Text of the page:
Accountability for prosecutors interfering in an investigationPosted: September 3, 2021
On Thursday a grand jury indicted a former Georgia prosecutor for her handling of the homicide of Ahamaud Arbery on February 23, 2020. District Attorney Jackie Johnson is accused of violating her oath of office and obstructing police by helping shield men now charged with murder that went months without any arrests. https://www.washingtonpost.com/nation/2021/09/02/jackie-johnson-arbery-da-indictment/?utm_campaign=ext_rweb&utm_medium=referral&utm_source=extension&commentID=9d4c0d37-e729-48bd-9d2c-7e282896391e.
In case you forget which unarmed black man was shot in this particular case, 25-year-old Arbery was out jogging when he was shot by white vigilante father-and-son team Gregory and Travis McMichael, who apparently thought any young black man running near a construction site in their neighborhood must be up to no good. https://www.nytimes.com/article/ahmaud-arbery-timeline.html. A man filmed the fatal confrontation on his cell phone. Some two months later, after Arbery’s family had been told Ahamaud had been killed during a possible burglary, the videotape was leaked and Travis McMichael (34) and his father Gregory (64) were arrested. Gregory McMichael was a retired investigator at the local district attorney’s office. The “videographer” has also been charged in the case.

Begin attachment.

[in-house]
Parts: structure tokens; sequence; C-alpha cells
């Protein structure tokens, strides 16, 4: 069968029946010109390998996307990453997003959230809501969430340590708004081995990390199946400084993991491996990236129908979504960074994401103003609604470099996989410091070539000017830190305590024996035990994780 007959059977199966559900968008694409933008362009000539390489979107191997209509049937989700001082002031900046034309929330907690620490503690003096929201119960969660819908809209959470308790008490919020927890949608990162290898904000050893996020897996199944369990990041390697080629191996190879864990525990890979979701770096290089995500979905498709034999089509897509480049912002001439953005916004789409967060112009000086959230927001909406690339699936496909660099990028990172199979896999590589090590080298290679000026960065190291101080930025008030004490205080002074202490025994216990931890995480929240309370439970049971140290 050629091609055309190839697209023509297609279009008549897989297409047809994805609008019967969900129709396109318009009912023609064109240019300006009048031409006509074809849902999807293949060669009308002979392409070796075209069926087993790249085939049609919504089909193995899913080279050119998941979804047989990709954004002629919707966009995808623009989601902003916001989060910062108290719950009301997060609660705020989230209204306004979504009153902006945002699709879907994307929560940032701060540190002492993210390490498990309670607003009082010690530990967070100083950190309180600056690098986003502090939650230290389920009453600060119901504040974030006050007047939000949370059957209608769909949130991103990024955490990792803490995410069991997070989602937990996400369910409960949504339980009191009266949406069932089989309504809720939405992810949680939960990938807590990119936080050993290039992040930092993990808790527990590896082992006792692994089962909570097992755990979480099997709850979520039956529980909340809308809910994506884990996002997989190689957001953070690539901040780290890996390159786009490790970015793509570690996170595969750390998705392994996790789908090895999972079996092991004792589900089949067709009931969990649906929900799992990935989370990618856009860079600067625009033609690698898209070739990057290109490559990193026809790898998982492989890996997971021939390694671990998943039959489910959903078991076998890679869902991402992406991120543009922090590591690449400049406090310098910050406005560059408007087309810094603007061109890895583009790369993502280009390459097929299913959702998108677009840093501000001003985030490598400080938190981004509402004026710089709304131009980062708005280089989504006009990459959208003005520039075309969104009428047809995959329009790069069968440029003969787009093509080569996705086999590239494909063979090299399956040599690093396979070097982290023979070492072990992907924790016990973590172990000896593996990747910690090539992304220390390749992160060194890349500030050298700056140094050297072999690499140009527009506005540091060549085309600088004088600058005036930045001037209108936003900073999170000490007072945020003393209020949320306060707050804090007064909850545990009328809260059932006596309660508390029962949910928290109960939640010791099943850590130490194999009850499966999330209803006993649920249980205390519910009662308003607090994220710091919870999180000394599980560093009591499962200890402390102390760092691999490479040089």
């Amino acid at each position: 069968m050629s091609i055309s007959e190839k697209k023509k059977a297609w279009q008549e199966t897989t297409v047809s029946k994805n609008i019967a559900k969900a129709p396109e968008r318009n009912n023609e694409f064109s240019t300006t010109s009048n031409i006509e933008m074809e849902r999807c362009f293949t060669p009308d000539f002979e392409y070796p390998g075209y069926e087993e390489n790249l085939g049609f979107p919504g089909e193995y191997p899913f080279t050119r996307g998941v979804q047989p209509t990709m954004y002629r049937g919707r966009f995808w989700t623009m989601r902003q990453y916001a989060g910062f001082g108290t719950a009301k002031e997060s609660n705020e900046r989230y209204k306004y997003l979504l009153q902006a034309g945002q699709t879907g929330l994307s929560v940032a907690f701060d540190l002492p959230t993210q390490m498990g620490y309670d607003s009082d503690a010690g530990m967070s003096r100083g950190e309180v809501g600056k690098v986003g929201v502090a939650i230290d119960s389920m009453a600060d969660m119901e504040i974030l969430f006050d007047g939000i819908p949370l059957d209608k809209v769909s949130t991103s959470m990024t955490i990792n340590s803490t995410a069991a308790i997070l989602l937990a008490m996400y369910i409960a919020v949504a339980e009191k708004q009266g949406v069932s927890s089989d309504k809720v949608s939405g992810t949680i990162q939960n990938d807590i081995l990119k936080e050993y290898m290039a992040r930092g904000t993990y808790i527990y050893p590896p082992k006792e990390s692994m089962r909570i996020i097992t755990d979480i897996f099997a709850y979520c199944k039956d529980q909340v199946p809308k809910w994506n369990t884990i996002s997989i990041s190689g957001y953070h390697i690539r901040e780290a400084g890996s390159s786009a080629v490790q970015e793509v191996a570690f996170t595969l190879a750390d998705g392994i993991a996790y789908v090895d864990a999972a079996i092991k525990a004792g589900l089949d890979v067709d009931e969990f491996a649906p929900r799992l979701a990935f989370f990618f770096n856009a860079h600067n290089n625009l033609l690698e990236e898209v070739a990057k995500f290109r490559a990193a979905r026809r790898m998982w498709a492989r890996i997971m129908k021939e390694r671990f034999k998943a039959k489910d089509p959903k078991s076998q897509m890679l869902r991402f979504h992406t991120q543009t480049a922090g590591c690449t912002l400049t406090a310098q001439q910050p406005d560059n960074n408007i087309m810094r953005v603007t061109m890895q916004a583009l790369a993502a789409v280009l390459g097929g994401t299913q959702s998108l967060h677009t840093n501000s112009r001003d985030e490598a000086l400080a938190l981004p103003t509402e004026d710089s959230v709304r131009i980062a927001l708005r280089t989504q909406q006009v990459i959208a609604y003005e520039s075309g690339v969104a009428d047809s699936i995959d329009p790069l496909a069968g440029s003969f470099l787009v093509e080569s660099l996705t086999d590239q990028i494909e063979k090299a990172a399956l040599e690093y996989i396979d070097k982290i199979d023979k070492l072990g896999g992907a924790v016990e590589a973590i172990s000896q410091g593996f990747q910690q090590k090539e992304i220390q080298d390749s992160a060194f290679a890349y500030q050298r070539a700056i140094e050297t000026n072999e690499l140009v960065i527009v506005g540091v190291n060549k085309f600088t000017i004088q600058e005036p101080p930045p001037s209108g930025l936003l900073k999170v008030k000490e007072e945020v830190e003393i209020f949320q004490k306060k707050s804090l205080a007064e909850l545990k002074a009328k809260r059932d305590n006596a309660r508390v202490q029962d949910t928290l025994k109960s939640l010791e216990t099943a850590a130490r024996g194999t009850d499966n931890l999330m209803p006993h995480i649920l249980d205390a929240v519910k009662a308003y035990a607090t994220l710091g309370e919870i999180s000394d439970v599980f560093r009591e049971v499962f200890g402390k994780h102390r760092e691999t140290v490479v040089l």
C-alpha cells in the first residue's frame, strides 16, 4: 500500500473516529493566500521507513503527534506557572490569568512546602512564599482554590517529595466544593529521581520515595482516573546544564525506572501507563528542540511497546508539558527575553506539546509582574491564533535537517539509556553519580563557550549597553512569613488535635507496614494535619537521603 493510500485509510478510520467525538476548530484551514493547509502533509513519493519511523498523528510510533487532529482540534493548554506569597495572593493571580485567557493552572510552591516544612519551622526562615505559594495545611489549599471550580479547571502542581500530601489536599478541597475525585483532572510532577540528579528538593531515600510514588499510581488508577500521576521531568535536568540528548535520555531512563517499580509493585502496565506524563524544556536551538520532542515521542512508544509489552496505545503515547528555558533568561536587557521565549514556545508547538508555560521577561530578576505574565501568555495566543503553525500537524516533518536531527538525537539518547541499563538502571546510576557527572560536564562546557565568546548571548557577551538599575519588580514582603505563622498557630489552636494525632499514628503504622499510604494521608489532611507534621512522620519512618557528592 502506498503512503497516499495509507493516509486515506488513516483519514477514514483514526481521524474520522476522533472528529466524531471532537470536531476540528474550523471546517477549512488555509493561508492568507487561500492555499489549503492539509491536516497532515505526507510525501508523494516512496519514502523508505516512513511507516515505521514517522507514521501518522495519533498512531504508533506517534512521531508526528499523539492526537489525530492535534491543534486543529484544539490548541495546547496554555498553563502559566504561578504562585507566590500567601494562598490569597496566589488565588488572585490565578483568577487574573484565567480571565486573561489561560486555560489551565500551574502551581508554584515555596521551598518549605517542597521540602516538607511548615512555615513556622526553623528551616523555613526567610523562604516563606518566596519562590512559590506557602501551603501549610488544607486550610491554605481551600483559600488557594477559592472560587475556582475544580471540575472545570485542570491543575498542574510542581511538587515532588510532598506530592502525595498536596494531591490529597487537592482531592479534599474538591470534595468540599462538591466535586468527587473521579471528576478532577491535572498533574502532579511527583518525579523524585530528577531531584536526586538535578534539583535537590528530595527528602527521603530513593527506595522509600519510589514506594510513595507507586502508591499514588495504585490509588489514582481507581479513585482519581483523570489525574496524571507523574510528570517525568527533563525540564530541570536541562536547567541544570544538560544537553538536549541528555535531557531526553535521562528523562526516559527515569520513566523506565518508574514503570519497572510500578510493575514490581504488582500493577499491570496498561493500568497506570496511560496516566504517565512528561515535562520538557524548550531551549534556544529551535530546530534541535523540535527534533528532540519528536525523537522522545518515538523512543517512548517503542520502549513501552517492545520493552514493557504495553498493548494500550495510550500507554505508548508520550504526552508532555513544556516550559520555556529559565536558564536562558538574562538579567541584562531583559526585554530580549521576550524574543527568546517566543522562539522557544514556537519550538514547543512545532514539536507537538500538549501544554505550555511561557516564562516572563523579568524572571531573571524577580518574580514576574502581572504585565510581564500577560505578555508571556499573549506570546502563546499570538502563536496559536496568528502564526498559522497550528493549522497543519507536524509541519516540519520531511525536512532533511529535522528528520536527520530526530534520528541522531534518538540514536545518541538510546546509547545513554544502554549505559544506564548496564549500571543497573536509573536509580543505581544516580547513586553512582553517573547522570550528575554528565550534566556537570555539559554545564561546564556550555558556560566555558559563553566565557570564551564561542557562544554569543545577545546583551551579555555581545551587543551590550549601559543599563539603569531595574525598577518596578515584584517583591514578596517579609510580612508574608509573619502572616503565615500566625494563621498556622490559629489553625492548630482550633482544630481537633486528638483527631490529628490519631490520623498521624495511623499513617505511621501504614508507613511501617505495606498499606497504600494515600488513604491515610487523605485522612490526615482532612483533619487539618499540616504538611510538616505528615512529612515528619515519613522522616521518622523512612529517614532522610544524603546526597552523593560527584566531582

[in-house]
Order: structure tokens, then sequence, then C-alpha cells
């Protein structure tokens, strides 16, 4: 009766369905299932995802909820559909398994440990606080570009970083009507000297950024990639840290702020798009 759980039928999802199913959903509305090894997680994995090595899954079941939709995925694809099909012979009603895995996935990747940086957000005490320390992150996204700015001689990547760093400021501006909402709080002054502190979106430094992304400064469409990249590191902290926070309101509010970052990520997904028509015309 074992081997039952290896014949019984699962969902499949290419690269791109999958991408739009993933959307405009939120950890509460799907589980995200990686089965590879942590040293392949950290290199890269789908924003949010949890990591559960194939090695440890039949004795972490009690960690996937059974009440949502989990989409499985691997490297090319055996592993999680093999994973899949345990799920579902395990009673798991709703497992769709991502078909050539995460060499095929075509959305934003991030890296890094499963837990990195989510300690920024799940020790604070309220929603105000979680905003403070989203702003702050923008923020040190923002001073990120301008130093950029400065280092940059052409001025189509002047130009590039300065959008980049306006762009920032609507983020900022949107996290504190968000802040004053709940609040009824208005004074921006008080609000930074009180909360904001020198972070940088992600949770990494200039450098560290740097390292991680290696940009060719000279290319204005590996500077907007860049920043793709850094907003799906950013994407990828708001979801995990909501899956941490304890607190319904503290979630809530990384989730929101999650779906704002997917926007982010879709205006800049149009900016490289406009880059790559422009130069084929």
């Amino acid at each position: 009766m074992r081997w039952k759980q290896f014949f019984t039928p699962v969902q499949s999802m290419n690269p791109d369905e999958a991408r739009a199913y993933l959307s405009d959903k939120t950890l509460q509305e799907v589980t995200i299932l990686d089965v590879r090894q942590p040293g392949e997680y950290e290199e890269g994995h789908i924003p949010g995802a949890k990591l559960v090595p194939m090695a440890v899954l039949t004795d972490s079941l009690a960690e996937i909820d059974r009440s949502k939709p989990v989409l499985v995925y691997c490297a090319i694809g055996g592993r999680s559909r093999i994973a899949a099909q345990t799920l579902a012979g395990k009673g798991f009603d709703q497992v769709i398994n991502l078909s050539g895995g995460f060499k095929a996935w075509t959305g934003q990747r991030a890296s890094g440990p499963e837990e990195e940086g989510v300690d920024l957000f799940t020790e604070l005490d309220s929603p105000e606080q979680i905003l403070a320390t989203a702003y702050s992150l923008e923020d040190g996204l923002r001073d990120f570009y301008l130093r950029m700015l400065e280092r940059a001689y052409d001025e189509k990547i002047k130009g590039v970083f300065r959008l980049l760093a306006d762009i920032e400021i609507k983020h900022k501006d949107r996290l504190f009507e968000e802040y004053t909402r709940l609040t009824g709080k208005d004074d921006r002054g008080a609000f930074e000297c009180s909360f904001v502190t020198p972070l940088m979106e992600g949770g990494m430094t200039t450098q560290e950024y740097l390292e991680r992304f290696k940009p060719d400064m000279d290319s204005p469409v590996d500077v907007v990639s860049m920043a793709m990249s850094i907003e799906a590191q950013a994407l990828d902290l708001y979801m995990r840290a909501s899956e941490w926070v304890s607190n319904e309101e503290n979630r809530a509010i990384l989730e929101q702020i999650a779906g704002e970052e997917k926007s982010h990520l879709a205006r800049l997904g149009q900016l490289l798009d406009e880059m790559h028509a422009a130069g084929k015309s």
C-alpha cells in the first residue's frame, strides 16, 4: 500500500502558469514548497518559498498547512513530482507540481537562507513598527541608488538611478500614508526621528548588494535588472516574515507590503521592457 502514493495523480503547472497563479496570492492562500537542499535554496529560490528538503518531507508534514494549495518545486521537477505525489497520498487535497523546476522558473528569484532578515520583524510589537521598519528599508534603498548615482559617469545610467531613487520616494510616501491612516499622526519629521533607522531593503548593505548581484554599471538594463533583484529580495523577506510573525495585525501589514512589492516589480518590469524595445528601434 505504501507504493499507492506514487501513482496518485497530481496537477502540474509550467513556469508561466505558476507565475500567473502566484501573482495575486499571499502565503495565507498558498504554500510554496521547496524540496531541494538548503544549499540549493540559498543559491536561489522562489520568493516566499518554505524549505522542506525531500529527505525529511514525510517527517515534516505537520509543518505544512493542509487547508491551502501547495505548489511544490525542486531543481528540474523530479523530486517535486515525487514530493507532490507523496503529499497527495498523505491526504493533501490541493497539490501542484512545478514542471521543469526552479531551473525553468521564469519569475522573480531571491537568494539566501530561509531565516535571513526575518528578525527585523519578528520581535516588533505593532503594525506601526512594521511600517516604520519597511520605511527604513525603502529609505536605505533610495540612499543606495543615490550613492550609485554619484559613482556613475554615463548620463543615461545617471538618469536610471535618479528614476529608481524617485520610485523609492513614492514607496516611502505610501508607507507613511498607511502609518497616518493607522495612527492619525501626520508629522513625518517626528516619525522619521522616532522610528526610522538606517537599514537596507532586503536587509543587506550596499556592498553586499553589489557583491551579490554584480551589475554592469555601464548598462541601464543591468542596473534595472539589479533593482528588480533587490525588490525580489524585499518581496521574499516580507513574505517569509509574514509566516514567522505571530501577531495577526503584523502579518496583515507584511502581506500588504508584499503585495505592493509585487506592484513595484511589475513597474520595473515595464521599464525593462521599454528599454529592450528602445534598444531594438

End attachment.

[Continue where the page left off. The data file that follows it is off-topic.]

This is outrageous:
Even more unbelievable, is that accountability for a prosecutor who interferes in an investigation is “historic” because it is so rare. Read the entire Washington Post article to get a feel for how the Brunswick, GA, DA’s office does business. No one would have ever been the wiser unless that videotape surfaced. Taking care of their own.
Arbery’s mother correctly observed that this tragedy, once it was in the hands of unethical prosecutors, could have “easily been buried.” “‘If the family had not pushed it,’ she said, ‘it would be business as usual.”
Business as usual. What you don’t know won’t hurt you, right?